During the past two years, the weekly Dirty Bubble Media, which is hosted on Substack, has provided coverage on numerous dubious aspects of the cryptocurrency industry. Since the division's initial days, it has consistently attracted a large number of readers; nonetheless, it was recently shut down due to what are believed to be bogus charges of copyright infringement.
The Dirty Bubble Media Is Going Through It
This seems to be a repeating problem not only in the area of content, but also in entertainment, music, and many other fields that are focused on original or distinctive content. Someone puts something out there, and almost immediately, it is deemed to be an infringement on the right or property of someone else, which ultimately results in its being abruptly discarded. The vast majority of the time, these allegations are baseless and were started by a party that can be categorized as a "competitor."
According to recent reports, Dirty Bubble Media is currently caught in the center of one of these scenarios. In January of this year, a journal stated that Celsius Network was not the most respectable of cryptocurrency platforms. It was reporting on a variety of issues that eventually led to the corporation filing for bankruptcy in the most recent weeks. It would appear that the publication was in possession of the dirt on Celsius well before the event took place, and it's possible that this caused someone's feelings to be hurt.
Soon after it informed its readers about the purported issues involving Celsius, Dirty Bubble Media also started reporting on Voyager Digital. The bankruptcy process has also been initiated for Voyager, and both of these companies are frequently regarded as some of the primary reasons for the recent decline in the value of the cryptocurrency market.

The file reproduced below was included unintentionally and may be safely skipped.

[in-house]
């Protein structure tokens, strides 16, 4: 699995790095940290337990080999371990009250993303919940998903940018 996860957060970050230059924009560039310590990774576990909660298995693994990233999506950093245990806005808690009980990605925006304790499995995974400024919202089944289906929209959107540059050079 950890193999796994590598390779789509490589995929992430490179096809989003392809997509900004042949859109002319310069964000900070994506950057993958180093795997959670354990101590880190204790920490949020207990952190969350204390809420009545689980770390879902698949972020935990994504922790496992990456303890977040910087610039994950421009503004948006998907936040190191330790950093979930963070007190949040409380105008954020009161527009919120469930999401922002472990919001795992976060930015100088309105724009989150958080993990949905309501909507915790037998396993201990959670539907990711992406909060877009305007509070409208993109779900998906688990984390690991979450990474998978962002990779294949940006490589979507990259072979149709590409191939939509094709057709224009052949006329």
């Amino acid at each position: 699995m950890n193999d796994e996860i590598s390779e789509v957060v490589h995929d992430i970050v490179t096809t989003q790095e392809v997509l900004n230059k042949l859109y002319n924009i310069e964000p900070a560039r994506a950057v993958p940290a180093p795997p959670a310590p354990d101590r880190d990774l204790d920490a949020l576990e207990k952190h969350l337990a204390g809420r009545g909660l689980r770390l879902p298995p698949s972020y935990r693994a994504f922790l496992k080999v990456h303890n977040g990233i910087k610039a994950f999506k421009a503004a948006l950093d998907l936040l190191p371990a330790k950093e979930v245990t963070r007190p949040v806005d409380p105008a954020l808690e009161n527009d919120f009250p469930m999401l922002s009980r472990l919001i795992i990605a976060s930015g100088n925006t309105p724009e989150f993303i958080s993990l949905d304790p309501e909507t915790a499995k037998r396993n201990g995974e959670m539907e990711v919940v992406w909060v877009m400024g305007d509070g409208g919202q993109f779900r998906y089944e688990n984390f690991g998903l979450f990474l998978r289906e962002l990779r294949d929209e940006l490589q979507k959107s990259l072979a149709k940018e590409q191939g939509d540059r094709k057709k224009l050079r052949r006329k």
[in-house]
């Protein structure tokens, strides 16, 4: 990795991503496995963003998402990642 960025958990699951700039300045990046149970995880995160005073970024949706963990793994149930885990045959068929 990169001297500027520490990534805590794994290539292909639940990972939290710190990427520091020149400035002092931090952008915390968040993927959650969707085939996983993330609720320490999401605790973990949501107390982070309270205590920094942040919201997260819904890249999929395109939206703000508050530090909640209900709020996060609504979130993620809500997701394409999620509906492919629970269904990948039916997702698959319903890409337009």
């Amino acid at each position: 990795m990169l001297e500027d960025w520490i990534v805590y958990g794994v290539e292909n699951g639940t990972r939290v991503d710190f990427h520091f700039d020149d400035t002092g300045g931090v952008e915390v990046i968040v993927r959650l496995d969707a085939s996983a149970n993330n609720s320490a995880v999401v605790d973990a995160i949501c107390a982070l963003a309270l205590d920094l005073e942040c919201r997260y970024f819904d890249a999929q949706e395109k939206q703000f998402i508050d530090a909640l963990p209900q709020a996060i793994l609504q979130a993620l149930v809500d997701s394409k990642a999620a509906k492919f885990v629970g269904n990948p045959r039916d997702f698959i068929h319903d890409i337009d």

Around the middle of July, Substack moved quickly to remove the publication. The following notice would frequently appear on the computer screens of visitors who revisited the site:
Publication not available. Unfortunately, access to the page you have requested is currently denied.
A significant number of audience members turned to various social media platforms in order to voice their dissatisfaction with what had taken place. In addition to this, it was made abundantly apparent that they were aware of what was taking place and that they did not believe that this was a coincidence. On Twitter, one user penned the following:
After looking for one of @dirtybubblemed3's blog entries to use as a citation, I discovered that Substack had removed his study (flagged as TOS violation). Once @SubstackInc realizes that people are weaponizing their reporting flow, maybe it will be restored as quickly as possible.
A Little Bit of Censorship in There?
In a message posted on the website, the author of the blog in question provided the following explanation:
Copyright is a monopoly right on expression that has been granted by law, and this puts it in conflict with free speech. This also makes the DMCA, which gives unprecedented ability for people to take things down without a court order, an incredibly effective tool for censorship. People don't think of copyright as a restriction on speech because it's supposed to help creators, but copyright is a monopoly right on expression that has been granted by law.
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